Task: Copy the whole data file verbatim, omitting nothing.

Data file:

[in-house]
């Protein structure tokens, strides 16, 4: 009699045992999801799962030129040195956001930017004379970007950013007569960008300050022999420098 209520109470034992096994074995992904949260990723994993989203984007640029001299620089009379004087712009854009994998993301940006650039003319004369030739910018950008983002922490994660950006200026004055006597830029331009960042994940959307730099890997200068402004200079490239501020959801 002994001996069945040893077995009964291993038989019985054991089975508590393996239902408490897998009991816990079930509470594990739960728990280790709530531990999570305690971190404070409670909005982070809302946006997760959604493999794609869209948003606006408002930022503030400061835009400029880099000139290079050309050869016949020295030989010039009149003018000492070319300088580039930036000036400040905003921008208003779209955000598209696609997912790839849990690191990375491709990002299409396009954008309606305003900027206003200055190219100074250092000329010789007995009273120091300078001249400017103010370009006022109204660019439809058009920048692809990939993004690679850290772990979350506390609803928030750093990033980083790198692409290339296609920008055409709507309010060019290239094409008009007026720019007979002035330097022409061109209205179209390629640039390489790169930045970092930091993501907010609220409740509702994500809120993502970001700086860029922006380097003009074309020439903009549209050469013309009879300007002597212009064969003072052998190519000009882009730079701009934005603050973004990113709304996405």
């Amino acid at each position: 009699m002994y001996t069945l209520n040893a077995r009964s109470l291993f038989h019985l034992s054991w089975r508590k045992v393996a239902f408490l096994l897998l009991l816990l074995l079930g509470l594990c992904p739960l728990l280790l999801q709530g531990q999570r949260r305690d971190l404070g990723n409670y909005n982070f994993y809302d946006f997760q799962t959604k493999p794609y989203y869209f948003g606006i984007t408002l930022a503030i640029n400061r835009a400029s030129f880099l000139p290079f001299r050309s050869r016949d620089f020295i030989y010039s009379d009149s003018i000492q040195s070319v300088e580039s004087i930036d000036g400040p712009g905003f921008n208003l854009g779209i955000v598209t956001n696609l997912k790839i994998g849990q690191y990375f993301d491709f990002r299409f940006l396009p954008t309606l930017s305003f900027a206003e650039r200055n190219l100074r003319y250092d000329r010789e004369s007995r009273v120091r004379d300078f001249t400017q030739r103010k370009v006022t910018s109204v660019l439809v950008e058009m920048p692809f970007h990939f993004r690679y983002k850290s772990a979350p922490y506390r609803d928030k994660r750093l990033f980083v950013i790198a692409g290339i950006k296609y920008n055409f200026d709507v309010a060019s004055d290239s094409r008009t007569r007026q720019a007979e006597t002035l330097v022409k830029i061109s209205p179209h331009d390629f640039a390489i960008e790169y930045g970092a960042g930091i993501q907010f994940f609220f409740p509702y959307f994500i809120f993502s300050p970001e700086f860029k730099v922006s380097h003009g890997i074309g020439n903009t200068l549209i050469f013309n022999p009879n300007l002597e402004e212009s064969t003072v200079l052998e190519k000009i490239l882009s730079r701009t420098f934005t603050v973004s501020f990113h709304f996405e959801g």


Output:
[in-house]
């Protein structure tokens, strides 16, 4: 009699045992999801799962030129040195956001930017004379970007950013007569960008300050022999420098 209520109470034992096994074995992904949260990723994993989203984007640029001299620089009379004087712009854009994998993301940006650039003319004369030739910018950008983002922490994660950006200026004055006597830029331009960042994940959307730099890997200068402004200079490239501020959801 002994001996069945040893077995009964291993038989019985054991089975508590393996239902408490897998009991816990079930509470594990739960728990280790709530531990999570305690971190404070409670909005982070809302946006997760959604493999794609869209948003606006408002930022503030400061835009400029880099000139290079050309050869016949020295030989010039009149003018000492070319300088580039930036000036400040905003921008208003779209955000598209696609997912790839849990690191990375491709990002299409396009954008309606305003900027206003200055190219100074250092000329010789007995009273120091300078001249400017103010370009006022109204660019439809058009920048692809990939993004690679850290772990979350506390609803928030750093990033980083790198692409290339296609920008055409709507309010060019290239094409008009007026720019007979002035330097022409061109209205179209390629640039390489790169930045970092930091993501907010609220409740509702994500809120993502970001700086860029922006380097003009074309020439903009549209050469013309009879300007002597212009064969003072052998190519000009882009730079701009934005603050973004990113709304996405």
């Amino acid at each position: 009699m002994y001996t069945l209520n040893a077995r009964s109470l291993f038989h019985l034992s054991w089975r508590k045992v393996a239902f408490l096994l897998l009991l816990l074995l079930g509470l594990c992904p739960l728990l280790l999801q709530g531990q999570r949260r305690d971190l404070g990723n409670y909005n982070f994993y809302d946006f997760q799962t959604k493999p794609y989203y869209f948003g606006i984007t408002l930022a503030i640029n400061r835009a400029s030129f880099l000139p290079f001299r050309s050869r016949d620089f020295i030989y010039s009379d009149s003018i000492q040195s070319v300088e580039s004087i930036d000036g400040p712009g905003f921008n208003l854009g779209i955000v598209t956001n696609l997912k790839i994998g849990q690191y990375f993301d491709f990002r299409f940006l396009p954008t309606l930017s305003f900027a206003e650039r200055n190219l100074r003319y250092d000329r010789e004369s007995r009273v120091r004379d300078f001249t400017q030739r103010k370009v006022t910018s109204v660019l439809v950008e058009m920048p692809f970007h990939f993004r690679y983002k850290s772990a979350p922490y506390r609803d928030k994660r750093l990033f980083v950013i790198a692409g290339i950006k296609y920008n055409f200026d709507v309010a060019s004055d290239s094409r008009t007569r007026q720019a007979e006597t002035l330097v022409k830029i061109s209205p179209h331009d390629f640039a390489i960008e790169y930045g970092a960042g930091i993501q907010f994940f609220f409740p509702y959307f994500i809120f993502s300050p970001e700086f860029k730099v922006s380097h003009g890997i074309g020439n903009t200068l549209i050469f013309n022999p009879n300007l002597e402004e212009s064969t003072v200079l052998e190519k000009i490239l882009s730079r701009t420098f934005t603050v973004s501020f990113h709304f996405e959801g």